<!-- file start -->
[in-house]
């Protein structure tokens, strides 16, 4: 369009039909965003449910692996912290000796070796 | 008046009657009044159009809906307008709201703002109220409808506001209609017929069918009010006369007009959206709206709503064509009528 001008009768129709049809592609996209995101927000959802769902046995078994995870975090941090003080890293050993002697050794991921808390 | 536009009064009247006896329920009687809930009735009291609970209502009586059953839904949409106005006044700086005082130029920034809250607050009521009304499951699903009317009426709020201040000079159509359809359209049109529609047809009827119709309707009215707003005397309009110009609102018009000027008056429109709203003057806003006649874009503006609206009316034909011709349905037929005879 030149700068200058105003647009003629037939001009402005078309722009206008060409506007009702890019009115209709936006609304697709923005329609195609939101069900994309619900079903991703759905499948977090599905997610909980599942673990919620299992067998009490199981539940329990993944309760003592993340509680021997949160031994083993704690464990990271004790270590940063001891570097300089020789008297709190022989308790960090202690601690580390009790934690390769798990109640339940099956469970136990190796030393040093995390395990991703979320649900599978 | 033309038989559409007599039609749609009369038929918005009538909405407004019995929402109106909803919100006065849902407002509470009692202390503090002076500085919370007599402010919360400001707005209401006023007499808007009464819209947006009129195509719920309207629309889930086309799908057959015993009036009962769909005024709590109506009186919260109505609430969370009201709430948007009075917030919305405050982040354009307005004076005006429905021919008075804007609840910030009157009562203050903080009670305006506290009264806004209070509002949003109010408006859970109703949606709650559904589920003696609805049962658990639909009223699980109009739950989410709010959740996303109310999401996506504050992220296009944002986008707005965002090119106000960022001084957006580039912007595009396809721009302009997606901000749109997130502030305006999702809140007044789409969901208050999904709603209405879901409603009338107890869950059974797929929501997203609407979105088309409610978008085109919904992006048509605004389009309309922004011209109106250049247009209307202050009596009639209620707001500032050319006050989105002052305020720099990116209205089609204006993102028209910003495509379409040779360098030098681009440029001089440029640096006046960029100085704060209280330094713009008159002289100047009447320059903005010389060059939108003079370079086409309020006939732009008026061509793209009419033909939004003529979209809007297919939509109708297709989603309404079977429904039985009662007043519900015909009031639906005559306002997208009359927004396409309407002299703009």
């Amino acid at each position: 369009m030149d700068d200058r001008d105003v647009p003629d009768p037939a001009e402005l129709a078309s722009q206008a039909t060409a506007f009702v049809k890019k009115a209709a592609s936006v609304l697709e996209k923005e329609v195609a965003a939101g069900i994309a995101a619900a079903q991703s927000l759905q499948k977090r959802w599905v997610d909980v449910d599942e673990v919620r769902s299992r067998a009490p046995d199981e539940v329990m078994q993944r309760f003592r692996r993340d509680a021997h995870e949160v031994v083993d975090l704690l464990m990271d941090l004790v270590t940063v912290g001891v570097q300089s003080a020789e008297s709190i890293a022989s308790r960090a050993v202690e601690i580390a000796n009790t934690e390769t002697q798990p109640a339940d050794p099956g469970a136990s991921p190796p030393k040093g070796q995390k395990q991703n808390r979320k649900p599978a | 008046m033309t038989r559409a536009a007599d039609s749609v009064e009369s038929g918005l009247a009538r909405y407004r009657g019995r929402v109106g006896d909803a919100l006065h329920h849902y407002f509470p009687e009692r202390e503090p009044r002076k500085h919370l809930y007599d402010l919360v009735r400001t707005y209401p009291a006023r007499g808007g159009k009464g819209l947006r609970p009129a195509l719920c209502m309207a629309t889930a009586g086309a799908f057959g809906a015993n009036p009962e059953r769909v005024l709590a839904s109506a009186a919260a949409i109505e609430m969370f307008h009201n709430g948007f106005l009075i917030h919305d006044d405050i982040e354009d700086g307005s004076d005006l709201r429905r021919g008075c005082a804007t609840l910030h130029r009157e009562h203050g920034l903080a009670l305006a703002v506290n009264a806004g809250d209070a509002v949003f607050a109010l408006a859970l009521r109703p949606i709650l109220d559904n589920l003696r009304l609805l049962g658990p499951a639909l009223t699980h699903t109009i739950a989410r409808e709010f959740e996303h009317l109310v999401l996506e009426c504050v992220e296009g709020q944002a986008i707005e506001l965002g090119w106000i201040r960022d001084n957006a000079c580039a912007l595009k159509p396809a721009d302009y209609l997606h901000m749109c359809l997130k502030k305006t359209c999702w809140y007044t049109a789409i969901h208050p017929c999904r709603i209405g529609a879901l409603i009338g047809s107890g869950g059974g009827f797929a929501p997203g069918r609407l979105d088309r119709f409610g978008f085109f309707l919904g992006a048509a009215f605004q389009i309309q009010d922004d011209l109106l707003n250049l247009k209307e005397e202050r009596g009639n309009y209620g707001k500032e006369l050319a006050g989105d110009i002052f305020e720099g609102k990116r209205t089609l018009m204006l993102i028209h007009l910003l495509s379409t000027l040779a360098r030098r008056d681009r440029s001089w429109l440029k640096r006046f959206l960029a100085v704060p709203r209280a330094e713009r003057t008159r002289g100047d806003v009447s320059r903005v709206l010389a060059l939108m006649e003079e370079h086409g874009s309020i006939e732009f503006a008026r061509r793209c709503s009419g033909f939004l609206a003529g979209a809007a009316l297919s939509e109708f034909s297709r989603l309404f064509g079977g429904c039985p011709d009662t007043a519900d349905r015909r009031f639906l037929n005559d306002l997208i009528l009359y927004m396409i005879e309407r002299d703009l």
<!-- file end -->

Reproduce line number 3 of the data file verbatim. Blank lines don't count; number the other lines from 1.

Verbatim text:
């Amino acid at each position: 369009m030149d700068d200058r001008d105003v647009p003629d009768p037939a001009e402005l129709a078309s722009q206008a039909t060409a506007f009702v049809k890019k009115a209709a592609s936006v609304l697709e996209k923005e329609v195609a965003a939101g069900i994309a995101a619900a079903q991703s927000l759905q499948k977090r959802w599905v997610d909980v449910d599942e673990v919620r769902s299992r067998a009490p046995d199981e539940v329990m078994q993944r309760f003592r692996r993340d509680a021997h995870e949160v031994v083993d975090l704690l464990m990271d941090l004790v270590t940063v912290g001891v570097q300089s003080a020789e008297s709190i890293a022989s308790r960090a050993v202690e601690i580390a000796n009790t934690e390769t002697q798990p109640a339940d050794p099956g469970a136990s991921p190796p030393k040093g070796q995390k395990q991703n808390r979320k649900p599978a | 008046m033309t038989r559409a536009a007599d039609s749609v009064e009369s038929g918005l009247a009538r909405y407004r009657g019995r929402v109106g006896d909803a919100l006065h329920h849902y407002f509470p009687e009692r202390e503090p009044r002076k500085h919370l809930y007599d402010l919360v009735r400001t707005y209401p009291a006023r007499g808007g159009k009464g819209l947006r609970p009129a195509l719920c209502m309207a629309t889930a009586g086309a799908f057959g809906a015993n009036p009962e059953r769909v005024l709590a839904s109506a009186a919260a949409i109505e609430m969370f307008h009201n709430g948007f106005l009075i917030h919305d006044d405050i982040e354009d700086g307005s004076d005006l709201r429905r021919g008075c005082a804007t609840l910030h130029r009157e009562h203050g920034l903080a009670l305006a703002v506290n009264a806004g809250d209070a509002v949003f607050a109010l408006a859970l009521r109703p949606i709650l109220d559904n589920l003696r009304l609805l049962g658990p499951a639909l009223t699980h699903t109009i739950a989410r409808e709010f959740e996303h009317l109310v999401l996506e009426c504050v992220e296009g709020q944002a986008i707005e506001l965002g090119w106000i201040r960022d001084n957006a000079c580039a912007l595009k159509p396809a721009d302009y209609l997606h901000m749109c359809l997130k502030k305006t359209c999702w809140y007044t049109a789409i969901h208050p017929c999904r709603i209405g529609a879901l409603i009338g047809s107890g869950g059974g009827f797929a929501p997203g069918r609407l979105d088309r119709f409610g978008f085109f309707l919904g992006a048509a009215f605004q389009i309309q009010d922004d011209l109106l707003n250049l247009k209307e005397e202050r009596g009639n309009y209620g707001k500032e006369l050319a006050g989105d110009i002052f305020e720099g609102k990116r209205t089609l018009m204006l993102i028209h007009l910003l495509s379409t000027l040779a360098r030098r008056d681009r440029s001089w429109l440029k640096r006046f959206l960029a100085v704060p709203r209280a330094e713009r003057t008159r002289g100047d806003v009447s320059r903005v709206l010389a060059l939108m006649e003079e370079h086409g874009s309020i006939e732009f503006a008026r061509r793209c709503s009419g033909f939004l609206a003529g979209a809007a009316l297919s939509e109708f034909s297709r989603l309404f064509g079977g429904c039985p011709d009662t007043a519900d349905r015909r009031f639906l037929n005559d306002l997208i009528l009359y927004m396409i005879e309407r002299d703009l």